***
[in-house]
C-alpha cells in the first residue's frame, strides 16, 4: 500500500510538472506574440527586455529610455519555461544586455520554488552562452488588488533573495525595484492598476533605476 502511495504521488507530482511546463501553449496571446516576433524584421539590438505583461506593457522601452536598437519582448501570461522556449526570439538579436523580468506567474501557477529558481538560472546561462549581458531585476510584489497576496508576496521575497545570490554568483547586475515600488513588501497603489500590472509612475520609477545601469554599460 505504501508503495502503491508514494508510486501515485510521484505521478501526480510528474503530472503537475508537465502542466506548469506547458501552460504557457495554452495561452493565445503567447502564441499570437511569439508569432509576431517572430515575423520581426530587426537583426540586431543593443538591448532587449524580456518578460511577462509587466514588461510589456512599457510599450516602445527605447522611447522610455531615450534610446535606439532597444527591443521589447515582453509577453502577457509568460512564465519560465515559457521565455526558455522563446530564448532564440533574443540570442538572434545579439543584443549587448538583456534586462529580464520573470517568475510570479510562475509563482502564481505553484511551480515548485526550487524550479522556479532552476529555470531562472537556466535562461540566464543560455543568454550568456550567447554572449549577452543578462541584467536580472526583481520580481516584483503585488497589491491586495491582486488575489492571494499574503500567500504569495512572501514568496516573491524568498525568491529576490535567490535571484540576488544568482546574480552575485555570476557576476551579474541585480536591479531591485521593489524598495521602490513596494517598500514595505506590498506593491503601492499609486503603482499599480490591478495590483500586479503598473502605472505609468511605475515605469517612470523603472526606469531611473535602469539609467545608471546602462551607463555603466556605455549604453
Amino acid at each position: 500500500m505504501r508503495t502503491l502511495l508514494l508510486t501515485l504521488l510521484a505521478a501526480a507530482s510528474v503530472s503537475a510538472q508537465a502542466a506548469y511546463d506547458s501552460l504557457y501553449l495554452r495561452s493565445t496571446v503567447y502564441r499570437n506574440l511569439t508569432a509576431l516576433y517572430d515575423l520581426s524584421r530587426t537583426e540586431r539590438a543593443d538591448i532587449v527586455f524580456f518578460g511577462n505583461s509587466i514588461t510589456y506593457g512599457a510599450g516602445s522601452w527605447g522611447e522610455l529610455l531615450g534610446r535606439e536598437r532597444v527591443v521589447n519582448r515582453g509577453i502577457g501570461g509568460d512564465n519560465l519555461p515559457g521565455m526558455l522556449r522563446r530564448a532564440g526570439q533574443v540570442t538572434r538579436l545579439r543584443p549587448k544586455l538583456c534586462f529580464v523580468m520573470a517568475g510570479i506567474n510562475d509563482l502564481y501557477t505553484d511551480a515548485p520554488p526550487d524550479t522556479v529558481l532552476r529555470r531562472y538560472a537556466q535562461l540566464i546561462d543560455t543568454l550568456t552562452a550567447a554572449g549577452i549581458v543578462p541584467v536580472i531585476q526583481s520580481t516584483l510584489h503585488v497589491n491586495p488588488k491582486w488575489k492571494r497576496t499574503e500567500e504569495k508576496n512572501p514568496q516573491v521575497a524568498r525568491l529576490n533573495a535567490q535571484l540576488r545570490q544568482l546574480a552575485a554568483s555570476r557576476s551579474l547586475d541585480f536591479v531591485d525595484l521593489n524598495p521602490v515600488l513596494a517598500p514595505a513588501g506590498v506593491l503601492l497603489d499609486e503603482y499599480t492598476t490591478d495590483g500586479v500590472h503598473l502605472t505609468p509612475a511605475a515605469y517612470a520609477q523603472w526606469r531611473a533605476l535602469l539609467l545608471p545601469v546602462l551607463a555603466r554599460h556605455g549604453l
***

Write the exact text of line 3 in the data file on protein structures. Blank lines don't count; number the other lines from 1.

Amino acid at each position: 500500500m505504501r508503495t502503491l502511495l508514494l508510486t501515485l504521488l510521484a505521478a501526480a507530482s510528474v503530472s503537475a510538472q508537465a502542466a506548469y511546463d506547458s501552460l504557457y501553449l495554452r495561452s493565445t496571446v503567447y502564441r499570437n506574440l511569439t508569432a509576431l516576433y517572430d515575423l520581426s524584421r530587426t537583426e540586431r539590438a543593443d538591448i532587449v527586455f524580456f518578460g511577462n505583461s509587466i514588461t510589456y506593457g512599457a510599450g516602445s522601452w527605447g522611447e522610455l529610455l531615450g534610446r535606439e536598437r532597444v527591443v521589447n519582448r515582453g509577453i502577457g501570461g509568460d512564465n519560465l519555461p515559457g521565455m526558455l522556449r522563446r530564448a532564440g526570439q533574443v540570442t538572434r538579436l545579439r543584443p549587448k544586455l538583456c534586462f529580464v523580468m520573470a517568475g510570479i506567474n510562475d509563482l502564481y501557477t505553484d511551480a515548485p520554488p526550487d524550479t522556479v529558481l532552476r529555470r531562472y538560472a537556466q535562461l540566464i546561462d543560455t543568454l550568456t552562452a550567447a554572449g549577452i549581458v543578462p541584467v536580472i531585476q526583481s520580481t516584483l510584489h503585488v497589491n491586495p488588488k491582486w488575489k492571494r497576496t499574503e500567500e504569495k508576496n512572501p514568496q516573491v521575497a524568498r525568491l529576490n533573495a535567490q535571484l540576488r545570490q544568482l546574480a552575485a554568483s555570476r557576476s551579474l547586475d541585480f536591479v531591485d525595484l521593489n524598495p521602490v515600488l513596494a517598500p514595505a513588501g506590498v506593491l503601492l497603489d499609486e503603482y499599480t492598476t490591478d495590483g500586479v500590472h503598473l502605472t505609468p509612475a511605475a515605469y517612470a520609477q523603472w526606469r531611473a533605476l535602469l539609467l545608471p545601469v546602462l551607463a555603466r554599460h556605455g549604453l